Low working memory reduces the use of mental contrasting

A. Timur Sevincer, Anne Schröder, Alexander Plakides, Nils Edler, Gabriele Oettingen

Research output: Contribution to journalArticlepeer-review


Mentally contrasting a desired future with reality is a self-regulation strategy that helps people effectively pursue important personal wishes. People with higher self-regulation skills are more likely to spontaneously use mental contrasting. Because one central cognitive function underlying self-regulation is working memory capacity, we investigated whether people with low rather than high working memory capacity are less likely to spontaneously use mental contrasting. Study 1 provided correlational evidence that participants with lower working memory capacity, as measured by the Operation-Span Task, were less likely to use mental contrasting when elaborating an important interpersonal wish. Study 2 provided experimental evidence that manipulating low working memory capacity by inducing cognitive load (vs. no load) led fewer participants to use mental contrasting. The findings have theoretical implications by illuminating the processes that impede mental contrasting, and they have applied implications for understanding how to foster the use of mental contrasting in everyday life.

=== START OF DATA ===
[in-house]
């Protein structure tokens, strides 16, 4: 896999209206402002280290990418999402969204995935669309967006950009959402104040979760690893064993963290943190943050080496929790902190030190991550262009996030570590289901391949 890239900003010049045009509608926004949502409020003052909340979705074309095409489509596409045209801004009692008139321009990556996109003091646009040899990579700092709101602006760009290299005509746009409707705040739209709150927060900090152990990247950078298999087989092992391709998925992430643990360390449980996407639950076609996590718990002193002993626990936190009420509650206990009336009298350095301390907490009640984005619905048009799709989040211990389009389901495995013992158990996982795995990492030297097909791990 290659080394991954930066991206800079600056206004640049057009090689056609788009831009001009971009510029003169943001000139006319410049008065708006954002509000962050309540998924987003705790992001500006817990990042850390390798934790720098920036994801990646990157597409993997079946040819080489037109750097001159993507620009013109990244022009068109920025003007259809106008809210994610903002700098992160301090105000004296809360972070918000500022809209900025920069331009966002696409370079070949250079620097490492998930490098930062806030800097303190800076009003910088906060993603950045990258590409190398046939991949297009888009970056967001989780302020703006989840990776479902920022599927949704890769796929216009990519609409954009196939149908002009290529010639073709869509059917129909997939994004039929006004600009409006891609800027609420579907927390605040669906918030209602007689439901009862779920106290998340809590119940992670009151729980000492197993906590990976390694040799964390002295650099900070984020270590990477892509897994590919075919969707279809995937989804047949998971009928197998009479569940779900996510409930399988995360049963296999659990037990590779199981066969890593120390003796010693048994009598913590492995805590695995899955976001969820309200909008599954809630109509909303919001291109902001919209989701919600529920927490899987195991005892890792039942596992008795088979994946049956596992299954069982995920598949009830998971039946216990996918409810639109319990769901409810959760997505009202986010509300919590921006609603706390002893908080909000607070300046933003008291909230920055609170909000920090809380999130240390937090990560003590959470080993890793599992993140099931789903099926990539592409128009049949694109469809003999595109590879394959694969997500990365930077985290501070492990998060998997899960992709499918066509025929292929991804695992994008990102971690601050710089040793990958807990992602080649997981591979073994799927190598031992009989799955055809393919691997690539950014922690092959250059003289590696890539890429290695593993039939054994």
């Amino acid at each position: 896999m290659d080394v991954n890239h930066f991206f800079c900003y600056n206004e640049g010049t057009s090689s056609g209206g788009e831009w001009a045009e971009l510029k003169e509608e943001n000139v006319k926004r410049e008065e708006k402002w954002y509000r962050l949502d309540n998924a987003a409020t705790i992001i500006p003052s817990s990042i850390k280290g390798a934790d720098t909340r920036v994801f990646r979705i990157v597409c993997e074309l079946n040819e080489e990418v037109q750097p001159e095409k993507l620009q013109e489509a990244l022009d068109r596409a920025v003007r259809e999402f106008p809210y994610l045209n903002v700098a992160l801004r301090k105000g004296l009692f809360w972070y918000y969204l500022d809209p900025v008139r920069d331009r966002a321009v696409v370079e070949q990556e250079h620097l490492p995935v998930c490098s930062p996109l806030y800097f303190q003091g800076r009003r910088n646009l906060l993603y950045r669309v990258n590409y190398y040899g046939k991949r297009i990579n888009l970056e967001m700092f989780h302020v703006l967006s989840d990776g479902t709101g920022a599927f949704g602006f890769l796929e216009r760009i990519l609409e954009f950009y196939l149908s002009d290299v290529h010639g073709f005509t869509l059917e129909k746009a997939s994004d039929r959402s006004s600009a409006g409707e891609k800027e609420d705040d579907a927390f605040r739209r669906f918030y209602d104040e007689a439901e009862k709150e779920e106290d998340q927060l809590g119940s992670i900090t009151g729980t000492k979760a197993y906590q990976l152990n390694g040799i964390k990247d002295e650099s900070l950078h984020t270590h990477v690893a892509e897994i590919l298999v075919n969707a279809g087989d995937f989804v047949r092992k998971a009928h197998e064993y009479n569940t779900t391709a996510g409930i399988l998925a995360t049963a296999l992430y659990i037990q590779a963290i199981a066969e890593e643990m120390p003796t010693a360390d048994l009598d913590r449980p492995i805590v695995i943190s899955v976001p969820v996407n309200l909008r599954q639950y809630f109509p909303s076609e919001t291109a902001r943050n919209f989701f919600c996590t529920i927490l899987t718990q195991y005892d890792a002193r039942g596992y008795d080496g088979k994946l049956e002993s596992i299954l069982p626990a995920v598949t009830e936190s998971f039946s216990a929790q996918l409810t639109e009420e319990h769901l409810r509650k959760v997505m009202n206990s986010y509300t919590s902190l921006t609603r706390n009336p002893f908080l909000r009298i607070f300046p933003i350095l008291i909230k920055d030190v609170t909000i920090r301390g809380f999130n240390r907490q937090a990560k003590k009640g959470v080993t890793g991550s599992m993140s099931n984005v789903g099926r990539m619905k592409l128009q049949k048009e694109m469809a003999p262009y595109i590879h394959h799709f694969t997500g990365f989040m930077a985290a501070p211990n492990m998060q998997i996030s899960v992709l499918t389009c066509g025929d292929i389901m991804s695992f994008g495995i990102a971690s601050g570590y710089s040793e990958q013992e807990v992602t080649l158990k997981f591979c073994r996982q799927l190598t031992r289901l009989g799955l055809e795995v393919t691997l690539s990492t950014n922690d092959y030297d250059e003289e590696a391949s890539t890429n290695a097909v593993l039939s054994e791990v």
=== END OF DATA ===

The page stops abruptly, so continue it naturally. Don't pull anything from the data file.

Original languageEnglish (US)
Article number103644
JournalConsciousness and Cognition
StatePublished - Feb 2024


  • Cognitive load
  • Content-analysis
  • Self-regulation
  • Spontaneous mental contrasting
  • Working memory

ASJC Scopus subject areas

  • Experimental and Cognitive Psychology
  • Developmental and Educational Psychology


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